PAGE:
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Democrats and Republicans continue to spar over whom is to blame on the nearly 2-week stall on farm bill debate in the Senate. The contingent point -- how many amendments to allow on the floor for debate. And without movement on the bill by tomorrow (Friday) before senators leave for their two-week Thanksgiving break, there is a risk the bill will not be completed this year and an extension will be the only option.
Senate Majority Leader Harry Reid, D-Nev., has filed a cloture vote to limit debate to 30 hours and allow only amendments that directly relate to the farm bill. Whether he'll get the 60 votes remains unknown since there are 49 Democrats and 2 Independents who normally vote with Democrats.
The Democrats have offered a list of 140 amendments; the Republicans 120. In the last passed farm bill, there were 53 amendments. In 1996, there were 24. Republicans are not backing down on pushing for debate on amendments including immigration, estate tax repeal and an enhanced renewable fuels standard.
Reid and Senate Agriculture Committee Chairman Tom Harkin charged openly today that Senate Republicans and the White House are attempting to kill the bill in the Senate. Harkin said he believes that Congressional Republicans would rather have it die now than to have the President carry through with a threatened veto next year — in the midst of primary elections -- after the bill goes through the Senate-House conference.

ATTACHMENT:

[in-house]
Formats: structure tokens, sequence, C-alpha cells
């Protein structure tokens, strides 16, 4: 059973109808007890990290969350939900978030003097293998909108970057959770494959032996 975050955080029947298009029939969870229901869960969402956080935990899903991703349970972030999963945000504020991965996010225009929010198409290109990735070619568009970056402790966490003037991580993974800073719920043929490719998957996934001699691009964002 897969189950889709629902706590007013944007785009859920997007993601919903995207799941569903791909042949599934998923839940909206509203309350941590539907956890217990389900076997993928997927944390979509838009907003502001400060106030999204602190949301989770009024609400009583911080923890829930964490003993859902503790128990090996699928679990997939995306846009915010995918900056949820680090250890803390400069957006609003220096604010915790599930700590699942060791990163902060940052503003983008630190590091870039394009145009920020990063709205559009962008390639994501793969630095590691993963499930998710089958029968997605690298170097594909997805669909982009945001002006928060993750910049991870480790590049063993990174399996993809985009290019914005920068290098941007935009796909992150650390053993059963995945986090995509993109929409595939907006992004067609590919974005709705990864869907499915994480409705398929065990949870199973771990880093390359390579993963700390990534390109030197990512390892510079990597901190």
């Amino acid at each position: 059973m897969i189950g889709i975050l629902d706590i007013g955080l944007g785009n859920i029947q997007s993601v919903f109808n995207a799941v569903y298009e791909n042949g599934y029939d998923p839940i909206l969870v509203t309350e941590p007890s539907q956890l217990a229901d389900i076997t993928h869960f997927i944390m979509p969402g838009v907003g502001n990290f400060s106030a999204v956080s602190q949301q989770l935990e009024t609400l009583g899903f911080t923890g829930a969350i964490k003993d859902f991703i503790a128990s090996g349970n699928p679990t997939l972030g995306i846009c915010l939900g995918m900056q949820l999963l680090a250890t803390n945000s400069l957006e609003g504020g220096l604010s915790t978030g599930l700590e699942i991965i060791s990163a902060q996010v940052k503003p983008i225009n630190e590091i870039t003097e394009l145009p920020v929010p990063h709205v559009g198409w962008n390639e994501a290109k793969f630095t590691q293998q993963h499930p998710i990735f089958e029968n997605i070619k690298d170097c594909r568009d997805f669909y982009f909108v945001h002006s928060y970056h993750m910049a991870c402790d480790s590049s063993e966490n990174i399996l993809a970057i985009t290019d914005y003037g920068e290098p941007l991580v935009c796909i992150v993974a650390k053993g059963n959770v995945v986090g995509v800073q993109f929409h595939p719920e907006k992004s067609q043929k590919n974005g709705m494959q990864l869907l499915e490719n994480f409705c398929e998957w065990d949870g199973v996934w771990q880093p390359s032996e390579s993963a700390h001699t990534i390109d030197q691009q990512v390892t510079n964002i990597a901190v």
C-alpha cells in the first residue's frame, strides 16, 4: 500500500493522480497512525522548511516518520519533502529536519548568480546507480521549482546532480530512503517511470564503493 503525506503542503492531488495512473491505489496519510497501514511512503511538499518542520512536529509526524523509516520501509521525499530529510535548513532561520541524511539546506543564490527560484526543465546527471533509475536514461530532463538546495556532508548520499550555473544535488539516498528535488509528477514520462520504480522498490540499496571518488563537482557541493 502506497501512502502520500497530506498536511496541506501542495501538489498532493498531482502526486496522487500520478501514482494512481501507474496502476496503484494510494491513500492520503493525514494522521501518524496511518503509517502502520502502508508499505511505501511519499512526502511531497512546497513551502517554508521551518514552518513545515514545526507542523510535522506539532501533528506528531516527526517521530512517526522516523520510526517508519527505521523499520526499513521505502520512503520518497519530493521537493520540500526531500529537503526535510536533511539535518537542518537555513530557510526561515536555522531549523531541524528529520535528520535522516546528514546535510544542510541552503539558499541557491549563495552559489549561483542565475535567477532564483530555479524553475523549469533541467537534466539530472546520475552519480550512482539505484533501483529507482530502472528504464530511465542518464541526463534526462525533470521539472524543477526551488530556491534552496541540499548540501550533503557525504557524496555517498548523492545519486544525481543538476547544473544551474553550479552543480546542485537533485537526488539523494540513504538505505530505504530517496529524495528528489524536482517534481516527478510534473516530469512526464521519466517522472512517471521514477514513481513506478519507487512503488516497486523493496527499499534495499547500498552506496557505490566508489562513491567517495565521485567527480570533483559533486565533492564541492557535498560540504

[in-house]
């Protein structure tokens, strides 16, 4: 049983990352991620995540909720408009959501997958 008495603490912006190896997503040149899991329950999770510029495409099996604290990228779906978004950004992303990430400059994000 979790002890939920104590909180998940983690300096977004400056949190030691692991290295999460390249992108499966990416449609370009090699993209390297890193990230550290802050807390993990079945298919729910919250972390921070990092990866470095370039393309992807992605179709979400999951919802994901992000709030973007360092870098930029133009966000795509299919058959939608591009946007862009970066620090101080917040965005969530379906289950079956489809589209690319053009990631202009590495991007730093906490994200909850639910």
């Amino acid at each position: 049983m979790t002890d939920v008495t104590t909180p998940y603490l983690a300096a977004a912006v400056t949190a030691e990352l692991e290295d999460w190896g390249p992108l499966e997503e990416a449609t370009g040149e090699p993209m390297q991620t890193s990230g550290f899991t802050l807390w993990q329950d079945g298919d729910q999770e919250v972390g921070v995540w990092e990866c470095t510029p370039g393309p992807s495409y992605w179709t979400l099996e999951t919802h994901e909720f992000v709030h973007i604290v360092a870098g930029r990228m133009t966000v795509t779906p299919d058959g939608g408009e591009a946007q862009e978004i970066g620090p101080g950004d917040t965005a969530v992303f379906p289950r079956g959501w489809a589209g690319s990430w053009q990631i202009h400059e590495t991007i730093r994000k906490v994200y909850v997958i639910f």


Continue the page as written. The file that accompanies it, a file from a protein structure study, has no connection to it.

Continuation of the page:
But, a senior USDA official said this morning "there is no truth to rumors" the Administration is trying to kill the Senate's bill. The official noted the Administration unveiled its farm bill proposal in January to allow plenty of time for timely action.
"It is difficult to see this as anything other than the excuse for their own inability to take action," the USDA official said referring to remarks by Harkin that the White House is working with Senate Republican leadership to kill the bill.
The idea of the White House sabotaging farm bill legislation is nothing new. When the House passed their version in July, the idea was tossed around that the Administration would benefit from a continuation of the current bill. Although the rumor was disregarded by the Administration, current actions could make you contemplate otherwise.
With the Senate's impasse on the farm bill, speculation is running high in
That means the House would not see the bill until the week of Dec. 17 — the week before the Christmas break. Since both the Senate and House set Nov. 16 as their target adjournment dates for this session, it is unclear what the House will do with a Senate bill passed that late.
Let's assume the Senate-House conference begins in January — whenever the second session of the 110th Congress returns in earnest. With the
While the timeline is speculative, it's not unrealistic unless the Senate moves the debate quickly this week.